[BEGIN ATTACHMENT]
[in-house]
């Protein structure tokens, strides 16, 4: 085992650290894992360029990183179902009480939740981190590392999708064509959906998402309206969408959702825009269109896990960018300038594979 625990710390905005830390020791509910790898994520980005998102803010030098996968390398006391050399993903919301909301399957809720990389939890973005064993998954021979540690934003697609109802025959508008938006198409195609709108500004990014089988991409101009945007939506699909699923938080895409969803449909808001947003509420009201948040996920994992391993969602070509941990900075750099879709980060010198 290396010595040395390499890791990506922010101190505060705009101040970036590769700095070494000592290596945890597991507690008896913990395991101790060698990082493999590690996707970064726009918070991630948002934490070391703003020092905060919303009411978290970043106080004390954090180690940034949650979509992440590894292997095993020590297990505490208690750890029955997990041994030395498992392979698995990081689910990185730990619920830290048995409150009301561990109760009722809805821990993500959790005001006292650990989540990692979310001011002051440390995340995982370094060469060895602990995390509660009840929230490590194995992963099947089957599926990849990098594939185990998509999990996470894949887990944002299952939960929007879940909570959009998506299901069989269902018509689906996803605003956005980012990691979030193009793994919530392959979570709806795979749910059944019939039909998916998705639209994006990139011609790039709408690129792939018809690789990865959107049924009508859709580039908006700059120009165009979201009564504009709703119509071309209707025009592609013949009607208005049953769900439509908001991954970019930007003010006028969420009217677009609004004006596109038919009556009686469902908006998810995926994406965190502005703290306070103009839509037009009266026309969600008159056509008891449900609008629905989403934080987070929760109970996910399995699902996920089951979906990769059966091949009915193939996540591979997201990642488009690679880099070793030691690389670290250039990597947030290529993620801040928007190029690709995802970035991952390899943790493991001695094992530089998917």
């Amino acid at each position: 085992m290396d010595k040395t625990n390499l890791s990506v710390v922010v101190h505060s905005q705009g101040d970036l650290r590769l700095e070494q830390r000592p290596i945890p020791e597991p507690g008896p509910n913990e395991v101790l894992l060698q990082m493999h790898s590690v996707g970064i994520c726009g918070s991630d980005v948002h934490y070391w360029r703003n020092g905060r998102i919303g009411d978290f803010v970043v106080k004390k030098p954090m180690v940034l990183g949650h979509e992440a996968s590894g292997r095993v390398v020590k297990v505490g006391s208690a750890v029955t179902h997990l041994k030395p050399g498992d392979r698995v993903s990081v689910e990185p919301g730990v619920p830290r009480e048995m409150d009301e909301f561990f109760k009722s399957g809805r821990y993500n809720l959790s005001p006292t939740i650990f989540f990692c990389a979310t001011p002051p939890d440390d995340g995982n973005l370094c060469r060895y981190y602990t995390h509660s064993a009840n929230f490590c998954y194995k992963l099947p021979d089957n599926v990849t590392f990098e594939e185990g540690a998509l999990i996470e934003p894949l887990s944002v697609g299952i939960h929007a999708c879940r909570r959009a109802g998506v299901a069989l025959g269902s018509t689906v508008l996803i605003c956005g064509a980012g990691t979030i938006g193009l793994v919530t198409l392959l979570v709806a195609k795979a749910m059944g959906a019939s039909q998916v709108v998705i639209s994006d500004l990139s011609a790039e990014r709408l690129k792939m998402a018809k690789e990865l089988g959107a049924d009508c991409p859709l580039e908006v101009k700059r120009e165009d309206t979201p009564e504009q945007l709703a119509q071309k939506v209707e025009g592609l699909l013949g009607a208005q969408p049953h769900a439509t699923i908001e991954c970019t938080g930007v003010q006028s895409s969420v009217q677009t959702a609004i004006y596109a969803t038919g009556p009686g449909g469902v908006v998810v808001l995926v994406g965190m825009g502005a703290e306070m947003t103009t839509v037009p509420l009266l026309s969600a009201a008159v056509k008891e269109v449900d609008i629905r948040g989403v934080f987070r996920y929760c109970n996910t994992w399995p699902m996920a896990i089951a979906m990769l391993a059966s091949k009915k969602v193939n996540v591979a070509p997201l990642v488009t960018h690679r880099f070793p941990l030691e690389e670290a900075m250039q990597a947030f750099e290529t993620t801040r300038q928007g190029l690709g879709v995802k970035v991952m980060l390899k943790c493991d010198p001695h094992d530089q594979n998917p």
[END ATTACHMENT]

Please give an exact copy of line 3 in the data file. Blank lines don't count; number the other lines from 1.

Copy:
């Amino acid at each position: 085992m290396d010595k040395t625990n390499l890791s990506v710390v922010v101190h505060s905005q705009g101040d970036l650290r590769l700095e070494q830390r000592p290596i945890p020791e597991p507690g008896p509910n913990e395991v101790l894992l060698q990082m493999h790898s590690v996707g970064i994520c726009g918070s991630d980005v948002h934490y070391w360029r703003n020092g905060r998102i919303g009411d978290f803010v970043v106080k004390k030098p954090m180690v940034l990183g949650h979509e992440a996968s590894g292997r095993v390398v020590k297990v505490g006391s208690a750890v029955t179902h997990l041994k030395p050399g498992d392979r698995v993903s990081v689910e990185p919301g730990v619920p830290r009480e048995m409150d009301e909301f561990f109760k009722s399957g809805r821990y993500n809720l959790s005001p006292t939740i650990f989540f990692c990389a979310t001011p002051p939890d440390d995340g995982n973005l370094c060469r060895y981190y602990t995390h509660s064993a009840n929230f490590c998954y194995k992963l099947p021979d089957n599926v990849t590392f990098e594939e185990g540690a998509l999990i996470e934003p894949l887990s944002v697609g299952i939960h929007a999708c879940r909570r959009a109802g998506v299901a069989l025959g269902s018509t689906v508008l996803i605003c956005g064509a980012g990691t979030i938006g193009l793994v919530t198409l392959l979570v709806a195609k795979a749910m059944g959906a019939s039909q998916v709108v998705i639209s994006d500004l990139s011609a790039e990014r709408l690129k792939m998402a018809k690789e990865l089988g959107a049924d009508c991409p859709l580039e908006v101009k700059r120009e165009d309206t979201p009564e504009q945007l709703a119509q071309k939506v209707e025009g592609l699909l013949g009607a208005q969408p049953h769900a439509t699923i908001e991954c970019t938080g930007v003010q006028s895409s969420v009217q677009t959702a609004i004006y596109a969803t038919g009556p009686g449909g469902v908006v998810v808001l995926v994406g965190m825009g502005a703290e306070m947003t103009t839509v037009p509420l009266l026309s969600a009201a008159v056509k008891e269109v449900d609008i629905r948040g989403v934080f987070r996920y929760c109970n996910t994992w399995p699902m996920a896990i089951a979906m990769l391993a059966s091949k009915k969602v193939n996540v591979a070509p997201l990642v488009t960018h690679r880099f070793p941990l030691e690389e670290a900075m250039q990597a947030f750099e290529t993620t801040r300038q928007g190029l690709g879709v995802k970035v991952m980060l390899k943790c493991d010198p001695h094992d530089q594979n998917p």